Harry Nelson

Pigs, Hogs, and Drug Testing

“Pigs get fatter; hogs get slaughtered.” In other words, it may pay off to be a little bit greedy, but let your greed take you too far, and you’re in trouble. This aphorism plays out over and over again in the healthcare industry (as in other fields). New revenue opportunities in healthcare reimbursement routinely start out with promise but eventually devolve into an ugly mess.

Look at any new diagnostic test, procedure, or durable medical equipment (DME) item that is identified as being reimbursed nicely you see an almost self-fulfilling prophesy. At the beginning, a group of healthcare providers start utilizing a new or newly discovered CPT or HCPCS code for a test, procedure, or product. They are pleasantly surprised that good clinical care is also a source of good reimbursement. The enthusiasm of early adopters over a clinically beneficial test gives way to more and more providers pursuing the opportunity, some inevitably driven more by profit opportunity than clinical value. As the volume of claims grow, the insurance companies begin to audit for overutilization, lack of medical necessity, and excessive testing. The payors’ special investigation units investigate fraud, including the pervasive problems of kickbacks, i.e. impermissible marketing inducements. In addition to the heightened scrutiny of claims, providers also find the reimbursement drops as the volume of the testing exapnds. A subset of providers or marketers try grow their claim volume even more aggressively, trying to cash in on a profit opportunity that they perceive to be time-limited. Overaggressive billing practices, in turn, drive more aggressive investigations, higher standard for coverage, and lower reimbursement.

As a healthcare lawyer dealing with reimbursement disputes over the past two decades, I could rattle off dozens examples of this phenomenon:diagnostic tests from nerve conduction studies and electromyography to genetic testing. In the early days of any new diagnostic test or code, we see a group of clients who are trying to understand the landscape and operate in compliance with laws and regulations. These providers have learned from the past that new billing opportunities need to be pursued with caution, that profits will be illusory if the government or insurers have the right to demand repayment because codes are not billed correctly or medical necessity is not well documented.

Later, we inevitably see a different, larger group of clients, who didn’t ask questions on the front end, but need representation when they start running into problems. Something triggers a visit to the lawyer: cessation of payment, an audit or overpayment notice with a demand for repayment, or in the worst cases, discovery of a pending criminal investigation.

Over the last eight years or so, drug testing through urine toxicology screening has been the most pervasive example of this phenomenon. Beginning around 2007, interest began to grow around the use of urine toxicology screening for injured workers being treated for pain by workers compensation providers. Doctors saw “urine drug tests” (UDTs) as a way to protect themselves from drug-seeking patients and diversion of controlled substances, by confirming that their patients were taking the drugs the doctors prescribed and not taking other drugs from other sources. Driven by a handful of high-volume laboratories, claim volume exploded. Earlier this year, Millenium Health, one of the highest-volume labs, settled a False Claims Act case with the federal government for $256m.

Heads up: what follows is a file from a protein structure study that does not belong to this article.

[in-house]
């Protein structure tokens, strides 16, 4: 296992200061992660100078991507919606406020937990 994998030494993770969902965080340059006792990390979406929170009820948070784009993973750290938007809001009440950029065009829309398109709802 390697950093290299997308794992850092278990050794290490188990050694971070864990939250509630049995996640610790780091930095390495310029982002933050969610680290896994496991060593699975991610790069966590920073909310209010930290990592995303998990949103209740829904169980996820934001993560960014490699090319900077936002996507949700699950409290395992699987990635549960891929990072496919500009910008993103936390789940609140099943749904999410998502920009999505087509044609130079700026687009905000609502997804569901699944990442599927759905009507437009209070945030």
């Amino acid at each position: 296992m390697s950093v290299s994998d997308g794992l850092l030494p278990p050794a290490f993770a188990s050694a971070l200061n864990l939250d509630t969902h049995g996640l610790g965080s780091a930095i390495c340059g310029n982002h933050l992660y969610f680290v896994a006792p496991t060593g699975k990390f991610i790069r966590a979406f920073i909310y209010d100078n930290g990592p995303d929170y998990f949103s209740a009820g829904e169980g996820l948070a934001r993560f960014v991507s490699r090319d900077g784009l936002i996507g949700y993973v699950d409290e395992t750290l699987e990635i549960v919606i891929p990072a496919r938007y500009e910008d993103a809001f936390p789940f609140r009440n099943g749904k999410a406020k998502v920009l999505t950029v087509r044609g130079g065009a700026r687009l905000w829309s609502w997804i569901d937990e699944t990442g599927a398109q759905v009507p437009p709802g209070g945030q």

More recently, in the past roughly five years, urine tox screening has migrated from workers compensation to the addiction treatment world, as a tool to confirm the continued sobriety of patients in recovery from substance use disorders. Addiction treatment providers have embraced urine tox screening.

So where is the line between pig and hogs in urine tox screening in drug rehabs? Of late, many providers are watching the latest sideshow, Sky Toxicology and several affiliated labs defend a case filed by Cigna. In the Sky Labs case, Cigna has alleged that its payments in excess of $32m for UDT were fraudulent because the labs routinely waived co-pay waivers and also because the labs induced kickbacks, by allocating investment opportunities to drug rehabs based on the volume of urine tox samples referred. According to some reports, Sky Toxicology is closing its doors as the lawsuit has drawn attention to its aggressive investment structure and practices.

Providers would do well to take a cue from the Sky Labs allegations. Complete disregard for patient financial responsibility (i.e. waiver of copays and deductibles) is “hog” territory, as is any financial or investment interest tied to the volume or value of referrals as “hog” territory. In addition, the keys to staying on the right side of the line come from Regulatory Compliance 101: Make sure that utilization decisions are being driven by clinicians, not marketers or unlicensed people. Make sure that documentation meet standards to demonstrate that testing was appropriate, necessary, and of clinical value. Be wary of giving or getting inducements.

Labs, addiction treatment providers, and physicians that manage all three are likely to do just fine. Reimbursement rates are still on a downward slide, as is the case with virtually every healthcare service. But careful compliance and a focus on high quality clinical care will keep trouble at bay.

On the other hand, providers who continue to turn a blind eye to utilization, documentation, and avoidance of illegal business relationships are likely to be the “low hanging fruit” for the next wave of enforcement.

One comment to “Pigs, Hogs, and Drug Testing

  1. Sandra

    Your Pigs, Hogs, and Drug Testing article was right on the money. Thanks for the great insight.

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